What matters is continuing to take action for the climate as there are many different pathways to success if you head nature

HOOKED: Damon Gameau answers questions from a group of children from Living School about his film 2040 and his predictions for the future climate.
HOOKED: Damon Gameau answers questions from a group of children from Living School about his film 2040 and his predictions for the future climate.

DAMON Gameau is always amazed by the sophistication and understanding inherent in the questions asked of him by the young.

It was their concerns that framed the narrative in his acclaimed environmental documentary 2040.

Last week, he took questions from students from the Living School in Lismore about how he sees the future for climate change since he first made the movie.

His aim was to give hope to the next generation and empower them to take responsibility for making the necessary changes that will save the planet from climate destruction.

"Any time we mess with nature, we know the consequences. We are not better than it, we are not separate from it and we cannot control it," he said.

In 2040, which was four years in the making, Gameau and his team involved 125 children from around the world, and used them to illustrate how six already existing environmental solutions "with cascading benefits" could remedy the world.

Since it was filmed, he told of how a simple battery operated solar project in one Bangladesh village had now proliferated into 34 more townships.

Similar projects were now taking place in Australia, the backdrop for his next film - a vision for how the country could be better by 2030 - which he is working on at the moment.

One student asked about Gameau's "thoughts on the pandemic".

Initially, he said, emissions had dropped by just over six per cent, which had given him "hope" there could be a shift in attitudes towards nature, however, he now feared an "opportunity has been missed with the planet "racing back to where it was before".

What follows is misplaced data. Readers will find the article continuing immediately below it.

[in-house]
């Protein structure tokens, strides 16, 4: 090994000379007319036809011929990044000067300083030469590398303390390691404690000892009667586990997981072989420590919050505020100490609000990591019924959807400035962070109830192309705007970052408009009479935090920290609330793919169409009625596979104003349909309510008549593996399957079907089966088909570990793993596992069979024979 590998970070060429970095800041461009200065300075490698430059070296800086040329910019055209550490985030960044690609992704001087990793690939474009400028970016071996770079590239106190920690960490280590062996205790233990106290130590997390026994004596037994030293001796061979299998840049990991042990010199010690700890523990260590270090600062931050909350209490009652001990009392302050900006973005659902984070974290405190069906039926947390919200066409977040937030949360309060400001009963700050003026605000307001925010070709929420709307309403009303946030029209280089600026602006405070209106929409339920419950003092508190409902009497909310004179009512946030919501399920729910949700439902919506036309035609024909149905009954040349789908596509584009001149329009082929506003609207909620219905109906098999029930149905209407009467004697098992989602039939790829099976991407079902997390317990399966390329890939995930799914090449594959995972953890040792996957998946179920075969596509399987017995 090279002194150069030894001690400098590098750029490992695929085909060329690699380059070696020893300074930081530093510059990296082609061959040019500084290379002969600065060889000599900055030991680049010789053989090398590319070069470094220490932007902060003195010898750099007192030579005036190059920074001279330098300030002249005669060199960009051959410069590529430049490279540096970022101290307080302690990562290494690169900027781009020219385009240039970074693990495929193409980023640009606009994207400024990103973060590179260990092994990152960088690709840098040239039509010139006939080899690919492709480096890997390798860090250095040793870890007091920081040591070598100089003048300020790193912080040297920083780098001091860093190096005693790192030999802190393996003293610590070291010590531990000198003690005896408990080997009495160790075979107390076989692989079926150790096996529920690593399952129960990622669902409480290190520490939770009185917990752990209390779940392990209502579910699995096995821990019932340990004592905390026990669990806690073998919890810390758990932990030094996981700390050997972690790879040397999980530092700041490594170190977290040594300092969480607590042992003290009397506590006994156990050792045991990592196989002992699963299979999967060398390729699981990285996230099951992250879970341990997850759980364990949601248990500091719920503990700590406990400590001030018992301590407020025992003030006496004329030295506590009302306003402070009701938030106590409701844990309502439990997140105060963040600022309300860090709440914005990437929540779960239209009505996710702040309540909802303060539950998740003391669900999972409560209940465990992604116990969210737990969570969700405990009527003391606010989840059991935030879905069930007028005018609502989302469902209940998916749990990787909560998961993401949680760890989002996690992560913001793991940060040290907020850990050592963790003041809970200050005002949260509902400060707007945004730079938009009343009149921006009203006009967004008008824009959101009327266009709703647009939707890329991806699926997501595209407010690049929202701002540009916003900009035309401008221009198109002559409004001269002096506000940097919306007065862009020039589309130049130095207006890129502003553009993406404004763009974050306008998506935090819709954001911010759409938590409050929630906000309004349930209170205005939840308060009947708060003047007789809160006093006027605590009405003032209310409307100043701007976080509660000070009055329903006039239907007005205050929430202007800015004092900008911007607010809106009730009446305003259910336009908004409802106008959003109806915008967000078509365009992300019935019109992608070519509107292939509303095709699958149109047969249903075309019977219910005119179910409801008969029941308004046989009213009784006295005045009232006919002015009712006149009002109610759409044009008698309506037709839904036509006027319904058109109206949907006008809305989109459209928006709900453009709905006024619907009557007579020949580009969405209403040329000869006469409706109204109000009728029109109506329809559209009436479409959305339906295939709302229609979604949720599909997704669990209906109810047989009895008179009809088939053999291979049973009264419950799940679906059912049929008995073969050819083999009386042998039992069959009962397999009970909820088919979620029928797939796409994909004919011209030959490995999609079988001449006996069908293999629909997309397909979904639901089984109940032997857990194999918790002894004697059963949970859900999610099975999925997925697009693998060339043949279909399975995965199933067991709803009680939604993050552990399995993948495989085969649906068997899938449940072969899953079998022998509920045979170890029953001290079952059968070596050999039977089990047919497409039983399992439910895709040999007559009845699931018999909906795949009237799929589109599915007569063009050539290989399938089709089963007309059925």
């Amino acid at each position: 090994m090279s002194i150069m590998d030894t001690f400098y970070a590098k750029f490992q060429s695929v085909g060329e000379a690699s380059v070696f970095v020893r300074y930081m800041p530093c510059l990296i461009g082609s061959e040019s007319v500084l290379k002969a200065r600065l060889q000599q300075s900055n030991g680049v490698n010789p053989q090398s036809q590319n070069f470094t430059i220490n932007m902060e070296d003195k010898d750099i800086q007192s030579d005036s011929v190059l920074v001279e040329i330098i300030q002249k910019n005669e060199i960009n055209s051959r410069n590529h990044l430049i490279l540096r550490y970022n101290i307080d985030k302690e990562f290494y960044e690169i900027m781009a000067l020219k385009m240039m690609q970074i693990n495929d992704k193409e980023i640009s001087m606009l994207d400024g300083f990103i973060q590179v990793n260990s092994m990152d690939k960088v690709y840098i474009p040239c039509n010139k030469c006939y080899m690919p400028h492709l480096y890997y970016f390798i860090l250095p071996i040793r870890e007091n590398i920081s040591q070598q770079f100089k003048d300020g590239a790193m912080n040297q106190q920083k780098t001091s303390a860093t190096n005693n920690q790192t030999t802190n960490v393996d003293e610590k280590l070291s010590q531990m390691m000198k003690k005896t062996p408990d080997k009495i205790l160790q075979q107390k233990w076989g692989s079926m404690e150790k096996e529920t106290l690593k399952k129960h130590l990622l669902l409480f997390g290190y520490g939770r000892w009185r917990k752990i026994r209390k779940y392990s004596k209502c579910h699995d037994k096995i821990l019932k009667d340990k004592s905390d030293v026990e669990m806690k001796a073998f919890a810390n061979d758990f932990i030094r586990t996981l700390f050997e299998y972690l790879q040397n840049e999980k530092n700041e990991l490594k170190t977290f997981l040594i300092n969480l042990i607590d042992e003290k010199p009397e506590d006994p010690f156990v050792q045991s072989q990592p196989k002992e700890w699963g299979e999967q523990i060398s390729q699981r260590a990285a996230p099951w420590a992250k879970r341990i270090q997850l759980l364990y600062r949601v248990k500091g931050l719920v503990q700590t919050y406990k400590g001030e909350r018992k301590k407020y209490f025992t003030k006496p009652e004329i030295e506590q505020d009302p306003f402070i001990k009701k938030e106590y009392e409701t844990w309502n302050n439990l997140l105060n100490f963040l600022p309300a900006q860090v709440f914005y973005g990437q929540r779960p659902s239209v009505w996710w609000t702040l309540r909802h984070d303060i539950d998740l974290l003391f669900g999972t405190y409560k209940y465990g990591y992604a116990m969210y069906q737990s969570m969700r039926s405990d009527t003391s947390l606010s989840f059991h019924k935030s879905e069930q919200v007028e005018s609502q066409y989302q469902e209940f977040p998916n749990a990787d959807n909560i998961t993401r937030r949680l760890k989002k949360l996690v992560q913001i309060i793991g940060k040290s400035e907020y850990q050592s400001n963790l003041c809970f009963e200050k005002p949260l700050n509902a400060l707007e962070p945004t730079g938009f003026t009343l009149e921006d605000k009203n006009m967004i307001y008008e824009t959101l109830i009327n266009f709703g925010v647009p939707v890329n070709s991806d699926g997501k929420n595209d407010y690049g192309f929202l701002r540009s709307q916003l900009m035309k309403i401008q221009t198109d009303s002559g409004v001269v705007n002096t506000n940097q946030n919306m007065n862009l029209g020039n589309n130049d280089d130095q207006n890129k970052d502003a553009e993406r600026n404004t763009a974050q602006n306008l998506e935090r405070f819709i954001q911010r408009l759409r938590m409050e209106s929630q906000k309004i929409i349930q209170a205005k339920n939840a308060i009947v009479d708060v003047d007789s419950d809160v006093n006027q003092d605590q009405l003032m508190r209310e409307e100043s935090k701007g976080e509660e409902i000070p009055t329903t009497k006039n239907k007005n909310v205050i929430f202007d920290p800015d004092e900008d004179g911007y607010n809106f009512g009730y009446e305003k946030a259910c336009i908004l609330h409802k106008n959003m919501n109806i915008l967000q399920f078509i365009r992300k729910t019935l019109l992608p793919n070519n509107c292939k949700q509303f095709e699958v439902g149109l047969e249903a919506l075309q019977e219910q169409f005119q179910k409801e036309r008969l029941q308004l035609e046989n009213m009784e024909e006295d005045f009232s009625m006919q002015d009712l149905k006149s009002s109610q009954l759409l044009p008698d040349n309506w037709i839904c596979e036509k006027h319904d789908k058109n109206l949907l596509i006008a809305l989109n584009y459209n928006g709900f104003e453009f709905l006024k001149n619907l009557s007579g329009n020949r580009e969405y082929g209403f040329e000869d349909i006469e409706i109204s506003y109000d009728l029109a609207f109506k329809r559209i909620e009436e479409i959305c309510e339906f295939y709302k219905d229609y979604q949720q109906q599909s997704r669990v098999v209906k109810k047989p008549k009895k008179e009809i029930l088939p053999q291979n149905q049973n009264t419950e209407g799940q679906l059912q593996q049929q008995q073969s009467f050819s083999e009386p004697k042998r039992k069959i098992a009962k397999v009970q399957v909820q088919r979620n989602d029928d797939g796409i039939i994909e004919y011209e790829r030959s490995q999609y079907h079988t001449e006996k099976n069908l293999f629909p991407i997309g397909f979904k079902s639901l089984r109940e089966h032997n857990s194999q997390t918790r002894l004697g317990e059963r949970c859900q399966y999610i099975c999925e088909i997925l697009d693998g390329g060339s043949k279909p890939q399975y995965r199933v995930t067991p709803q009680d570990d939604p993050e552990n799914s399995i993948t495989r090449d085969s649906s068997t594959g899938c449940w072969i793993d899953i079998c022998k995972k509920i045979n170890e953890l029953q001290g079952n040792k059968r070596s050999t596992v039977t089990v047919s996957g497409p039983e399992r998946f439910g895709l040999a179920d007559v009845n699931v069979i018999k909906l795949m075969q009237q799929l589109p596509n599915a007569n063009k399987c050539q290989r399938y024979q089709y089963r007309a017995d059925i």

"Nature gave us an open door... and for a while people were happier, largely. We need to continue to slow things down by six per cent every year."

"There are many different pathways to success. Taking action is what matters. Do what you can here and now and keep the initiatives coming. "

Until his film was first screened he did not know what the reaction would be. The message is: "you can make a little story and never know who is going to see it and what impact it might have on them," he said.

Last year, he was supposed to tour with the film in the US but this became impossible due to COVID 19. Ironically, due to lockdown, he thinks more people have seen is movie and now big governments around the world are reaching out to him to help spread the message on climate change.

He said the government had not done enough to tackle climate change, so he went about bringing the right people together to raise money for his film. His pitch raised $2m in seven minutes.

"It is amazing how people come up with the money to get involved when there is a good idea and the right intention. I was surprised by how generous people can be when they want to be," he said.

Disclaimer: Sophie Moeller is associated with Living School